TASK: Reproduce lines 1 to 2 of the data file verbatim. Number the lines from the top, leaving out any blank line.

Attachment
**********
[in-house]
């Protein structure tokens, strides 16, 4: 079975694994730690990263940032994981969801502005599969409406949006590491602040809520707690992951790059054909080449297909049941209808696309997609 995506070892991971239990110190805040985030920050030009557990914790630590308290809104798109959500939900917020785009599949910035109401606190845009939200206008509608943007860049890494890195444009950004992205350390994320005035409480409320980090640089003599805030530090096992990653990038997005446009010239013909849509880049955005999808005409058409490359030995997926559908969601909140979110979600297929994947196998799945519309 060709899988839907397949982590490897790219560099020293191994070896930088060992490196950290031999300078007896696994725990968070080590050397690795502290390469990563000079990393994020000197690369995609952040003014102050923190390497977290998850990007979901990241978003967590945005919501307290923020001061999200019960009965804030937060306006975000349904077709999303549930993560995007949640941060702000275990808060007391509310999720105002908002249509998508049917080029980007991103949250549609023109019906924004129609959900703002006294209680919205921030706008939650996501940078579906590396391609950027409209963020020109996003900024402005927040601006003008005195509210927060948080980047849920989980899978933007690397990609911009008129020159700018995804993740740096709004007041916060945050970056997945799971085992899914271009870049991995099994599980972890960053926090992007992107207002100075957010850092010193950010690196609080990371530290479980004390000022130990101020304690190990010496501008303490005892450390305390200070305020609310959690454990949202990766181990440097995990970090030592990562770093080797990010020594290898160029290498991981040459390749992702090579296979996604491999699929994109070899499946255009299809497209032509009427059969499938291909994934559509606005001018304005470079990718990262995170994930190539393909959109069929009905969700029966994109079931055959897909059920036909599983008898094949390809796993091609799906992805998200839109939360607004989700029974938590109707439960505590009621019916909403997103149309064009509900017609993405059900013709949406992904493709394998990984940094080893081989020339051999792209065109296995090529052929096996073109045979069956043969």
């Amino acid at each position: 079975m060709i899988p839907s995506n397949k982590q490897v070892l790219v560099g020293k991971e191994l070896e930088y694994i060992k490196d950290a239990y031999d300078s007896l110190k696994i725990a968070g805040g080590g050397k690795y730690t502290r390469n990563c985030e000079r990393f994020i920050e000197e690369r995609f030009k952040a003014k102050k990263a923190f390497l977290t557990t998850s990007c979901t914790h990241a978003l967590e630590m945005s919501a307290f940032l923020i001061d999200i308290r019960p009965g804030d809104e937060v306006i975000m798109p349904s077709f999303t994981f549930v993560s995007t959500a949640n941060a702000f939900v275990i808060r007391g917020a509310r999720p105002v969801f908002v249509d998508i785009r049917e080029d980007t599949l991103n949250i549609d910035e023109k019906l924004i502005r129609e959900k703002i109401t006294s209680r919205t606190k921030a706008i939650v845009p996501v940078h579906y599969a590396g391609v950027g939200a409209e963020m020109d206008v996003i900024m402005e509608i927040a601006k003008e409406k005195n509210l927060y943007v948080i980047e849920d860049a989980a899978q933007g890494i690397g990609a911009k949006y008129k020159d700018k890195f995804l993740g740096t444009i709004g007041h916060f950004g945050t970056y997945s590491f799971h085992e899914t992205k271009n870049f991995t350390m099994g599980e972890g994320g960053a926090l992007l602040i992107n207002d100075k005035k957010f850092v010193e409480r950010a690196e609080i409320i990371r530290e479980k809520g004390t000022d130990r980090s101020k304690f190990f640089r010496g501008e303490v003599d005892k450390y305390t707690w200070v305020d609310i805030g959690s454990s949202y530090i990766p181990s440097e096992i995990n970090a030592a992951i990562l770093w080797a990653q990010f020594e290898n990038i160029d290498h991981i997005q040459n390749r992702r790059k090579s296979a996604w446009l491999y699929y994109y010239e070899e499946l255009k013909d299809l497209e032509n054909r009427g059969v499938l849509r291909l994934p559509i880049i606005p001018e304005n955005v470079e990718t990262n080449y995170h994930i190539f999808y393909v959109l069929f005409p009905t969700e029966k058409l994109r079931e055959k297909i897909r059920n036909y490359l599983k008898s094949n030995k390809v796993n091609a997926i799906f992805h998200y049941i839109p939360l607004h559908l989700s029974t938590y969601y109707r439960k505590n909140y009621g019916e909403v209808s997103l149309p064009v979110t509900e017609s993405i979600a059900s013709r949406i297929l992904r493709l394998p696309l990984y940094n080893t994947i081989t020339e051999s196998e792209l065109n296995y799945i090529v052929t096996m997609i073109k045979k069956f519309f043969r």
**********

[in-house]
């Protein structure tokens, strides 16, 4: 079975694994730690990263940032994981969801502005599969409406949006590491602040809520707690992951790059054909080449297909049941209808696309997609 995506070892991971239990110190805040985030920050030009557990914790630590308290809104798109959500939900917020785009599949910035109401606190845009939200206008509608943007860049890494890195444009950004992205350390994320005035409480409320980090640089003599805030530090096992990653990038997005446009010239013909849509880049955005999808005409058409490359030995997926559908969601909140979110979600297929994947196998799945519309 060709899988839907397949982590490897790219560099020293191994070896930088060992490196950290031999300078007896696994725990968070080590050397690795502290390469990563000079990393994020000197690369995609952040003014102050923190390497977290998850990007979901990241978003967590945005919501307290923020001061999200019960009965804030937060306006975000349904077709999303549930993560995007949640941060702000275990808060007391509310999720105002908002249509998508049917080029980007991103949250549609023109019906924004129609959900703002006294209680919205921030706008939650996501940078579906590396391609950027409209963020020109996003900024402005927040601006003008005195509210927060948080980047849920989980899978933007690397990609911009008129020159700018995804993740740096709004007041916060945050970056997945799971085992899914271009870049991995099994599980972890960053926090992007992107207002100075957010850092010193950010690196609080990371530290479980004390000022130990101020304690190990010496501008303490005892450390305390200070305020609310959690454990949202990766181990440097995990970090030592990562770093080797990010020594290898160029290498991981040459390749992702090579296979996604491999699929994109070899499946255009299809497209032509009427059969499938291909994934559509606005001018304005470079990718990262995170994930190539393909959109069929009905969700029966994109079931055959897909059920036909599983008898094949390809796993091609799906992805998200839109939360607004989700029974938590109707439960505590009621019916909403997103149309064009509900017609993405059900013709949406992904493709394998990984940094080893081989020339051999792209065109296995090529052929096996073109045979069956043969």